Music on Radio 3

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The Independent Culture
A handful of programmes on BBC Radio 3 seems regularly to supply the week's most interesting talking-points and listening experiences, and once again Mining the Archive, informatively presented by Peter Paul Nash last Friday, provoked thought. Boulez's early conducting career was placed under the microscope, and his extraordinary interpretation of Debussy's La Mer, in a Prom performance with the National Youth Orchestra, provided something of a revelation that fascinatingly chimed in with a topic raised the following day in Other Times, Other Places - The Changing Sounds of the World's Great Orchestras.

Boulez's approach to La Mer was brisk, to say the least, and objective, and for a while you might have felt he was missing some of the score's humanity and sensuous expressiveness. Then the penny dropped with his intensity and speed in the finale: a terrifying natural force was being released, and Boulez's care for clarity of process and detail, astoundingly maintained at breakneck pace, justified itself.

Under some conductors, such a manic tempo and such an unrelenting call upon the young players' virtuosity would have sounded attention-seeking, but with Boulez the gale truly lashed and we could experience the eye of the storm. What he might have called the sentimental element had been banished to reveal the purely elemental.

The relationship between expressive structure and brisk tempo was again the object of our astonished admiration the next morning when Jonathan Swain's exploration of changing orchestral styles lit upon Elgar's 1926 recording of Cockaigne. This splendid interpretation runs two minutes shorter than its average modern counterpart, yet never sounds rushed. Indeed, a spacious grandeur is generated and the vigorous tempo adopted by its composer focuses the piece's rich emotional life, where slower, more overtly expressive approaches can sound self-indulgent.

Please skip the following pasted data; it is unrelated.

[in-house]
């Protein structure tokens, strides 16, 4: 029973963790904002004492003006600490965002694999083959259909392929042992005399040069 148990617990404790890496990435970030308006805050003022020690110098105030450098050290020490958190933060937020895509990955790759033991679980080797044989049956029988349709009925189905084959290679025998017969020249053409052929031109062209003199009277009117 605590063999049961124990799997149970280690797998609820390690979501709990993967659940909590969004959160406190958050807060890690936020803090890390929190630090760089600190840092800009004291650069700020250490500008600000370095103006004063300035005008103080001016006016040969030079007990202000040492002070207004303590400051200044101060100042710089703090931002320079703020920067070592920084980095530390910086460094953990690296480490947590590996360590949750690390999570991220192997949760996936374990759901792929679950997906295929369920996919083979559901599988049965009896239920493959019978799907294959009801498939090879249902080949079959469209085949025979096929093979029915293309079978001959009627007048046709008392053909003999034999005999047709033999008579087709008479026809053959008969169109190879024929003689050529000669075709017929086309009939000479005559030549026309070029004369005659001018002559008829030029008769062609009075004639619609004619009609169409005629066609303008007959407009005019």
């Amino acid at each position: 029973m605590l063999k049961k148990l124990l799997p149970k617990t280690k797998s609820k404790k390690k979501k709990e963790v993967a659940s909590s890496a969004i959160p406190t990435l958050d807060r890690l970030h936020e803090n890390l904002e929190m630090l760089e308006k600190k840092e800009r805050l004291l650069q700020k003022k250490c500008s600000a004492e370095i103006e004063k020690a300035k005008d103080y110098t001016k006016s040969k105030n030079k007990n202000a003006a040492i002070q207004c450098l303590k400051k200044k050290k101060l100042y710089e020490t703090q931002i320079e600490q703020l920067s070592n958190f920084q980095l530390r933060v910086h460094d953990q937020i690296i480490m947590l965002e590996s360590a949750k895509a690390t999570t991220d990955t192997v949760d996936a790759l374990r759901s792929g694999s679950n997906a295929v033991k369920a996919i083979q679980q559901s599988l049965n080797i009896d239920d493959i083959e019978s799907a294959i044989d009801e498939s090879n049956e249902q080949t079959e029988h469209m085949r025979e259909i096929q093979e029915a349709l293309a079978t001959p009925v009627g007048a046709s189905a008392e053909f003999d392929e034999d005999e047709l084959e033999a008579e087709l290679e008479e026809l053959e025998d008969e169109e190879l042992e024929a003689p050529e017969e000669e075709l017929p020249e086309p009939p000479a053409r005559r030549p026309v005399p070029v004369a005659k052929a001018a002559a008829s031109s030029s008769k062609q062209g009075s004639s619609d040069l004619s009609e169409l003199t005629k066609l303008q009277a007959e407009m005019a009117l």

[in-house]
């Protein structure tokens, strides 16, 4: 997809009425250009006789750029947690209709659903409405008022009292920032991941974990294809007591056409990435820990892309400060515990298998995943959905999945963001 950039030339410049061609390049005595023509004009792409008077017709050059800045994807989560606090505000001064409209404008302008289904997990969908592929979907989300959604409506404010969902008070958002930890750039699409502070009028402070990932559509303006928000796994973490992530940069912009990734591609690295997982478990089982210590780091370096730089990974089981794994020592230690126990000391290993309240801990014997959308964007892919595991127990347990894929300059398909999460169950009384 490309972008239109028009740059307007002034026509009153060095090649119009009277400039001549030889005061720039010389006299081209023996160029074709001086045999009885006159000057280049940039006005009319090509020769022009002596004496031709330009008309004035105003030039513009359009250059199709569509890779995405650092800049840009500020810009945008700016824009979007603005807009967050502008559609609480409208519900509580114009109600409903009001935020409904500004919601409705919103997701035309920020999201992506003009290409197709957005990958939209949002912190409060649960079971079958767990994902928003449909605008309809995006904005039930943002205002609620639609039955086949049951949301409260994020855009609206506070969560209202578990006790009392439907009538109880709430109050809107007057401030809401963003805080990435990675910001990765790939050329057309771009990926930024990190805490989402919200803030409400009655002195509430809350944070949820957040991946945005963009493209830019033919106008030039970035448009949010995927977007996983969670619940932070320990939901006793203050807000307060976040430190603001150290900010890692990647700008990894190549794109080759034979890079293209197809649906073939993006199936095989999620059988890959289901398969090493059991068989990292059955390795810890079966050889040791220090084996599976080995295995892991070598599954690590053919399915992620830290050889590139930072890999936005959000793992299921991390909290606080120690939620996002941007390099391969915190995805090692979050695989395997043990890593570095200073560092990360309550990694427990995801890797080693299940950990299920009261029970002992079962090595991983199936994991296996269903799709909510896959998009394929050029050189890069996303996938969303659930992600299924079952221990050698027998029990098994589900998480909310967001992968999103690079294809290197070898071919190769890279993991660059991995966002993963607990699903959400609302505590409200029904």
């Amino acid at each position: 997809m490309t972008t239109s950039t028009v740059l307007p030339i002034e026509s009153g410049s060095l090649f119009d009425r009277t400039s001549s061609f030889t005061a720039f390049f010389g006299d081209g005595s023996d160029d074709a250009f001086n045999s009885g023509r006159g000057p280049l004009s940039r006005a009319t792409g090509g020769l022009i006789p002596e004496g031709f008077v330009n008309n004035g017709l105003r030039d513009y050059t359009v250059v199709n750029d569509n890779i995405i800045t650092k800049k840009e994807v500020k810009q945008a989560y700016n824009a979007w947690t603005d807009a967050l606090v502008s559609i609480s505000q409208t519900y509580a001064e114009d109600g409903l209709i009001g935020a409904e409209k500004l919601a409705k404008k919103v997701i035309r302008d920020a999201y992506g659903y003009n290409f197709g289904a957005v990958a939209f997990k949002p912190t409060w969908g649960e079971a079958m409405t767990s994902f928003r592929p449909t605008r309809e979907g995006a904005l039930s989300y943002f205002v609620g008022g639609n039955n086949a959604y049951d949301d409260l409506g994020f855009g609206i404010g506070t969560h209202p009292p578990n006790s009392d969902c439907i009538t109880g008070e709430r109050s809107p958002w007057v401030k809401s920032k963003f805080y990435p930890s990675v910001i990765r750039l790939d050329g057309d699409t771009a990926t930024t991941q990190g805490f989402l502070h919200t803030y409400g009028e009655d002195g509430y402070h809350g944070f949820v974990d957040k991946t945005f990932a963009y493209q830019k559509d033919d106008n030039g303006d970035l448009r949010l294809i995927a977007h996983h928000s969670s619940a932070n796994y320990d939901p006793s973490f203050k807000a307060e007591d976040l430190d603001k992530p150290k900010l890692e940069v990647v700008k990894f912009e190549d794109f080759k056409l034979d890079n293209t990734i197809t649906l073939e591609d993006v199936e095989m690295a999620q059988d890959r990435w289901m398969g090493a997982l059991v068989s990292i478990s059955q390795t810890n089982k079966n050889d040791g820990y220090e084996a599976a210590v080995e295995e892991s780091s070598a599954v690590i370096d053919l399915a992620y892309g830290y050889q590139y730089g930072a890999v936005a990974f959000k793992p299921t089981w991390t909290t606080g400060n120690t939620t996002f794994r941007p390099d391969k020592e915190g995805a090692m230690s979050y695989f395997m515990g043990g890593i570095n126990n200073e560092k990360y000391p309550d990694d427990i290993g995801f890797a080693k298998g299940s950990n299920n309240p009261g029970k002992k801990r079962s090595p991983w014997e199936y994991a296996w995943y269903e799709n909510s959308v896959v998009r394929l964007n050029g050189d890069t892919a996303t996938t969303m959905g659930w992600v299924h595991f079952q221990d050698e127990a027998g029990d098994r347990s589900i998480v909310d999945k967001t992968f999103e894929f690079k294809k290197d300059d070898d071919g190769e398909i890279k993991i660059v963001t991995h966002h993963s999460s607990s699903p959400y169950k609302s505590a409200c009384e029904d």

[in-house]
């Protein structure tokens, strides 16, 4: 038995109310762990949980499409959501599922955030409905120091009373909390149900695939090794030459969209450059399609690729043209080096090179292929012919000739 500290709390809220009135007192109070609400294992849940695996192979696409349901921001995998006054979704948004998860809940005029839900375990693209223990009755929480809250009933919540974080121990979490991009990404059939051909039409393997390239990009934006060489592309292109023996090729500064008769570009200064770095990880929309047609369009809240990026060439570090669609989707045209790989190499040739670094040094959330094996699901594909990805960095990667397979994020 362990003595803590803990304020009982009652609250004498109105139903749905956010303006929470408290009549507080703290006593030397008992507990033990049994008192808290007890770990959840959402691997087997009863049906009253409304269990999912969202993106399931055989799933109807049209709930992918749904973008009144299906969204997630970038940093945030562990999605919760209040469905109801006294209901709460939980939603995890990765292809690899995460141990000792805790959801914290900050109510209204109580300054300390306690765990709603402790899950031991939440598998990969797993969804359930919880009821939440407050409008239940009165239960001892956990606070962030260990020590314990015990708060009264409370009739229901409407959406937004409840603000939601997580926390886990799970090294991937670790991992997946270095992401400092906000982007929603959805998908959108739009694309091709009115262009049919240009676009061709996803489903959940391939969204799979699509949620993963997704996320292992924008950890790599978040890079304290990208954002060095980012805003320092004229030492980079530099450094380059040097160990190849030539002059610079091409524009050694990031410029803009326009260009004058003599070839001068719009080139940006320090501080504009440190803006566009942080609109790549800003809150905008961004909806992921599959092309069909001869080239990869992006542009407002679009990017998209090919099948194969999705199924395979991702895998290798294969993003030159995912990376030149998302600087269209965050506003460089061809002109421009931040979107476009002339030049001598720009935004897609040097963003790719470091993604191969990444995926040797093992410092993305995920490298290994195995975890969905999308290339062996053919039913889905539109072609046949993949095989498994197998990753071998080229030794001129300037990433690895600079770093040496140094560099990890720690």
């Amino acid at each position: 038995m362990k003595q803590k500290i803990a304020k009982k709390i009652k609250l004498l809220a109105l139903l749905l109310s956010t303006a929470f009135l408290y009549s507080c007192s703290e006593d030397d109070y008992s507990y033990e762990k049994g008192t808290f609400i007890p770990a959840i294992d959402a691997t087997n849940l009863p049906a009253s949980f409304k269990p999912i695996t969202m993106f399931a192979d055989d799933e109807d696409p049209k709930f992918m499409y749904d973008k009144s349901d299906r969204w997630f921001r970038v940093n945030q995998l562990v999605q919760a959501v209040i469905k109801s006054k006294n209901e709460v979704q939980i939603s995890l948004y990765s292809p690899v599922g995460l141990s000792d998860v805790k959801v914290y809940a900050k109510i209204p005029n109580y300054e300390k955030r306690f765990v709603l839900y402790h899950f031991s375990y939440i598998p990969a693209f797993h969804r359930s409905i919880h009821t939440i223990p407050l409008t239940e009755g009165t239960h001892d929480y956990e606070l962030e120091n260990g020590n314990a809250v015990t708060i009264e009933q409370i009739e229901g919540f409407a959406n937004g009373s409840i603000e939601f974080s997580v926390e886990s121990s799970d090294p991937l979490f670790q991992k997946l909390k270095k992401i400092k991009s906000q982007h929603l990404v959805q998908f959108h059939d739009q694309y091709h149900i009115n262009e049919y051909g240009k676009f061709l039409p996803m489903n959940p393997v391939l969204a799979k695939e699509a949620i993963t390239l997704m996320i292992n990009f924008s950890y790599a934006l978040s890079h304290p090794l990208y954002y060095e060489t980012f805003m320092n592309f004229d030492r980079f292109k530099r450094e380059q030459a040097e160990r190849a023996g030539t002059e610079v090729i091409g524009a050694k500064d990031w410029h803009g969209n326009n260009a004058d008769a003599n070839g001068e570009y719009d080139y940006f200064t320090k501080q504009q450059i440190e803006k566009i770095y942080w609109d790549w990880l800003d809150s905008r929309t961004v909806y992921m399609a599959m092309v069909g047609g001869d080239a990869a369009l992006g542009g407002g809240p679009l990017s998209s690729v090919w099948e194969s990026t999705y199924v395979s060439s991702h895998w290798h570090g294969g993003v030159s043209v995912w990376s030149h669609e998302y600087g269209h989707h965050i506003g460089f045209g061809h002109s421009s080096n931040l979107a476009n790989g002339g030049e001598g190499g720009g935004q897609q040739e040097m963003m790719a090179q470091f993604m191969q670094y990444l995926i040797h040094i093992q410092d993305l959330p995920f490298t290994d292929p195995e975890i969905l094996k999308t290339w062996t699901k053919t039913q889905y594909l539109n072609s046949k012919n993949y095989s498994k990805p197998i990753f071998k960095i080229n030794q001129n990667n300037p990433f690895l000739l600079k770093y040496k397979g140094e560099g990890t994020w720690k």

For those who fear the displacement of serious music talks by personality profiles and other forms of journalism, Saturday's programme must have been reassuring, and Swain's broad survey - which ranged from the use of portamento to the linking of playing and recording techniques - was an absorbing one. Modern recording techniques increasingly compel orchestras to produce a note-perfect commodity rather than a vital interpretation. In the past, orchestras took their concert interpretations into the studios; now, they try to reproduce their recordings in the concert halls. There is something wrong somewhere.

A further source of anxiety - the presentation style of Radio 3's output - was obliquely focused in last week's repeat of the documentary The Envy of the World (8 Aug), which charted the evolution of the Third Programme and Radio 3. Many of those who are turned off by the new chirpy style adopted by some music presenters today would have warmed to the instructions given to announcers in the old days. Personalised chatting to listeners was firmly discouraged, as Richard Baker recalled, remembering an edict from above: "Who cares what you think?"

A conversational style eked out with personal opinion can only be acceptable if backed up by a moral weight and depth of knowledge that listeners can respect. Nicholas Kenyon has admitted that, in the most recent attempts to find that elusive manner, informative yet accessible, the ideal has still not been discovered.

Anthony Payne